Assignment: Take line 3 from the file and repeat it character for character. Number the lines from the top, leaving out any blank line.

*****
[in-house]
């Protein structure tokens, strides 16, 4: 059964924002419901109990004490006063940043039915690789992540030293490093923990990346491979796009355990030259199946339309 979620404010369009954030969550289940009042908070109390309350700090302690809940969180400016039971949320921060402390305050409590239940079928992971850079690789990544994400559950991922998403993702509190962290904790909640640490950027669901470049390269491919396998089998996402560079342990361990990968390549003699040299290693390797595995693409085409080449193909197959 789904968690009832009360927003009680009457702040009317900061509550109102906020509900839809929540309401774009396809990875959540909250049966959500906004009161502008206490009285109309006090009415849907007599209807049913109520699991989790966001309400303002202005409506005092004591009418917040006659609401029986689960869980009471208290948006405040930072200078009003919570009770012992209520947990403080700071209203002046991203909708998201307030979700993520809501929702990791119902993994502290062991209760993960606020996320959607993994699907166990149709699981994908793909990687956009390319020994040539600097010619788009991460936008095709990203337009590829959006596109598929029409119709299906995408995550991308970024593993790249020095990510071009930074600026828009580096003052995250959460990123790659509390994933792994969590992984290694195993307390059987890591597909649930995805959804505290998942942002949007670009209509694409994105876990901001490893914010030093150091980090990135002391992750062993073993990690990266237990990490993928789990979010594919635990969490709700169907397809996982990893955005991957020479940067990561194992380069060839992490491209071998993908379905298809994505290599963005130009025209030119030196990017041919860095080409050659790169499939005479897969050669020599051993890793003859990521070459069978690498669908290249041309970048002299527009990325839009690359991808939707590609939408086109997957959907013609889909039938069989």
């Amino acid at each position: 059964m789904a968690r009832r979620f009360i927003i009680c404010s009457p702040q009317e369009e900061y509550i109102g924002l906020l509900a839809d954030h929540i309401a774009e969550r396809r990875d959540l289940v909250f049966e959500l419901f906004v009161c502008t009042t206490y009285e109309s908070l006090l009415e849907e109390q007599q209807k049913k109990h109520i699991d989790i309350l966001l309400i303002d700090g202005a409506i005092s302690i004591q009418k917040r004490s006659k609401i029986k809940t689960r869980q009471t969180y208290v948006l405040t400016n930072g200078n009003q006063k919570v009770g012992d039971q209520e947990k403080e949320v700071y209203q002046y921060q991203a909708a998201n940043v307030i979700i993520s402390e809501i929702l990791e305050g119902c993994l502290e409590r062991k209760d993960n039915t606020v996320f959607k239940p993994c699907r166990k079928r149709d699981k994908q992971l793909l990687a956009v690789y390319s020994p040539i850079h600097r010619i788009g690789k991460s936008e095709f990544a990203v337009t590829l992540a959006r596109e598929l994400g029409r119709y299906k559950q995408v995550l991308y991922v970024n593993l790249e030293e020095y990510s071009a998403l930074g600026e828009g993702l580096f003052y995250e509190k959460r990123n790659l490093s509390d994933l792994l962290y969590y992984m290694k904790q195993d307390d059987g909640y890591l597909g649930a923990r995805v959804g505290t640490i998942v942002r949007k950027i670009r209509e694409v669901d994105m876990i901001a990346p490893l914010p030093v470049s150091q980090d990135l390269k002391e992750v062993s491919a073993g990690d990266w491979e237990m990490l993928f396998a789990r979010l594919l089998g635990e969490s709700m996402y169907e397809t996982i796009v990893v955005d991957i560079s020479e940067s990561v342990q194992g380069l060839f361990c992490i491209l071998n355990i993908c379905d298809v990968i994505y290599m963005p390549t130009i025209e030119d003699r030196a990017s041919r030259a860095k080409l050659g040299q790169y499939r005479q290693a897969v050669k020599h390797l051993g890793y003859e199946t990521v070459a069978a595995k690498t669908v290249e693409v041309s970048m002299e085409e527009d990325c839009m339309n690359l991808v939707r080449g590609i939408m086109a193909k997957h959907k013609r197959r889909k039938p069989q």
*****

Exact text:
């Amino acid at each position: 059964m789904a968690r009832r979620f009360i927003i009680c404010s009457p702040q009317e369009e900061y509550i109102g924002l906020l509900a839809d954030h929540i309401a774009e969550r396809r990875d959540l289940v909250f049966e959500l419901f906004v009161c502008t009042t206490y009285e109309s908070l006090l009415e849907e109390q007599q209807k049913k109990h109520i699991d989790i309350l966001l309400i303002d700090g202005a409506i005092s302690i004591q009418k917040r004490s006659k609401i029986k809940t689960r869980q009471t969180y208290v948006l405040t400016n930072g200078n009003q006063k919570v009770g012992d039971q209520e947990k403080e949320v700071y209203q002046y921060q991203a909708a998201n940043v307030i979700i993520s402390e809501i929702l990791e305050g119902c993994l502290e409590r062991k209760d993960n039915t606020v996320f959607k239940p993994c699907r166990k079928r149709d699981k994908q992971l793909l990687a956009v690789y390319s020994p040539i850079h600097r010619i788009g690789k991460s936008e095709f990544a990203v337009t590829l992540a959006r596109e598929l994400g029409r119709y299906k559950q995408v995550l991308y991922v970024n593993l790249e030293e020095y990510s071009a998403l930074g600026e828009g993702l580096f003052y995250e509190k959460r990123n790659l490093s509390d994933l792994l962290y969590y992984m290694k904790q195993d307390d059987g909640y890591l597909g649930a923990r995805v959804g505290t640490i998942v942002r949007k950027i670009r209509e694409v669901d994105m876990i901001a990346p490893l914010p030093v470049s150091q980090d990135l390269k002391e992750v062993s491919a073993g990690d990266w491979e237990m990490l993928f396998a789990r979010l594919l089998g635990e969490s709700m996402y169907e397809t996982i796009v990893v955005d991957i560079s020479e940067s990561v342990q194992g380069l060839f361990c992490i491209l071998n355990i993908c379905d298809v990968i994505y290599m963005p390549t130009i025209e030119d003699r030196a990017s041919r030259a860095k080409l050659g040299q790169y499939r005479q290693a897969v050669k020599h390797l051993g890793y003859e199946t990521v070459a069978a595995k690498t669908v290249e693409v041309s970048m002299e085409e527009d990325c839009m339309n690359l991808v939707r080449g590609i939408m086109a193909k997957h959907k013609r197959r889909k039938p069989q």